One of our readers asked us today on Facebook what was going on with the lawsuit between Decommodification, LLC, a for-profit US company which did not exist before 2010, who are trying to use the term “Burning Man” in Canada for money-making purposes; and Canadian arts collective BurnBC, who are fighting as best they can for usage of the term to remain free in the Public Domain in their country, where they argue it has been for at least 20 years.
Artist Napalm Dragon reports:
Not much to say right now.
The only thing that’s happened is that the judge is deciding if Burn BC can defend itself.
She’s going to make a decision at some point, (could be days or months).
If Burn BC is not allowed to self represent than Burn BC has 30 days to find a lawyer or it goes to default judgment.
Decommodification LLC has lowered “damages” to a lump sum payment of $2000.
I doubt they’ll ever see a penny.
Nothing much to say other than Decommodification LLC is coming off like an arrogant bully pushing frivolous litigation through the courts to intimidate me into signing a ridiculous settlement agreement I will never agree to.
Sounds like Decommodification LLC have backed off a bit on their financial demands, but aren’t prepared to let this case go – even though they have finally got around to applying to register their trademark in the jurisdiction. Their application for a trademark has not been granted yet, and could still be opposed.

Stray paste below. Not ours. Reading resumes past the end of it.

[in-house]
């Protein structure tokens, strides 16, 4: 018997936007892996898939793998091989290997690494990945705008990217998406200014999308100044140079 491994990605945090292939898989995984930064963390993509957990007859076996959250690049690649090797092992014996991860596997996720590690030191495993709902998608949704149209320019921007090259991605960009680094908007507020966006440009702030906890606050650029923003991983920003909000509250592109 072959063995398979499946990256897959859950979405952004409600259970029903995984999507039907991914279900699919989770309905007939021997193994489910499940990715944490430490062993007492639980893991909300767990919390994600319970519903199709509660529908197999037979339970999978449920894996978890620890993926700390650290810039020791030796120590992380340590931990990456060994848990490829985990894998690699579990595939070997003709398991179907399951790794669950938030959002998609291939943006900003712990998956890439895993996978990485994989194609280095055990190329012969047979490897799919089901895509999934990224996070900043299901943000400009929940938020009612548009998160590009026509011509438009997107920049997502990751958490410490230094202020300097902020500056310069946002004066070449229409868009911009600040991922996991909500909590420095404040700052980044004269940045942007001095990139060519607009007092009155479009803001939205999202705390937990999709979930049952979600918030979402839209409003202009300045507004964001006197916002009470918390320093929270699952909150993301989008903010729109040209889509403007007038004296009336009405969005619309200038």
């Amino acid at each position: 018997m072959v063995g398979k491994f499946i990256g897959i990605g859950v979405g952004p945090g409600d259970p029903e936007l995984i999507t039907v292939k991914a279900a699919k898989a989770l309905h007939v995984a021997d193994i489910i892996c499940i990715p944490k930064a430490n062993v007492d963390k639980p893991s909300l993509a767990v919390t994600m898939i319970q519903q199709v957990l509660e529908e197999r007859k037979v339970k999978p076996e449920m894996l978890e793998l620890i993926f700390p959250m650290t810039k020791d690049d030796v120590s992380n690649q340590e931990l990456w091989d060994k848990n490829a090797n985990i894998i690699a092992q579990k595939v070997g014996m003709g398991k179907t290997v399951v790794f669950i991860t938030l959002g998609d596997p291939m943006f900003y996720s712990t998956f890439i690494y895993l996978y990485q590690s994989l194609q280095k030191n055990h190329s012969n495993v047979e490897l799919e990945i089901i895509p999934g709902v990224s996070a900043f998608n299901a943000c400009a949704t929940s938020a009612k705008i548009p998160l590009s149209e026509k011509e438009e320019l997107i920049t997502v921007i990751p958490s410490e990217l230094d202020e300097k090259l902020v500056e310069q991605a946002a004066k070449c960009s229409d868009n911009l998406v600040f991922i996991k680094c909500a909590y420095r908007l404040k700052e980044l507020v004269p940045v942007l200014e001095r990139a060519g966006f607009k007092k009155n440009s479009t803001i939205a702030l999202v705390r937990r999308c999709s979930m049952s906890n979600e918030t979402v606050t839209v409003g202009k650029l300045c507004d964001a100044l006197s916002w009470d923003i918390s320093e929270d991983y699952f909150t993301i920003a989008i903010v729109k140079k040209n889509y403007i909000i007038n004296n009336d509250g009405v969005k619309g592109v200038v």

Napalm Dragon said recently on Ello:
What changed. What was the thing that took it out of the hypothetical and made it real.
The court case. www.gofundme.com/f8bo7g
The trademark wasn’t being used to protect “the community” it was being used to suppress it.
In the court documents, Decommodification LLC makes false claims, including that basically it owns all the Burning Man Communities.
A hypothetical possibility was made real by Federal Court Documents.
That’s what changed.
Since Decommodification/BMOrg are only seeking $2000 (down from an earlier claim of $40,000), money is not the objective – and neither is protecting the trademark, since they’ve now filed an application for it like they should’ve done in the beginning. So what is the point of continuing? To me it seems punitive, and somewhat petty. What is this lawsuit actually “protecting”? Who benefits? Who’s paying?
If you want to help the little guy Burners against the corporate machine in this David vs Goliath battle, please support them here: Burning Man is Not A Commodity. Every little bit helps, no donation is too small.
Previous coverage of this story from Burners.Me: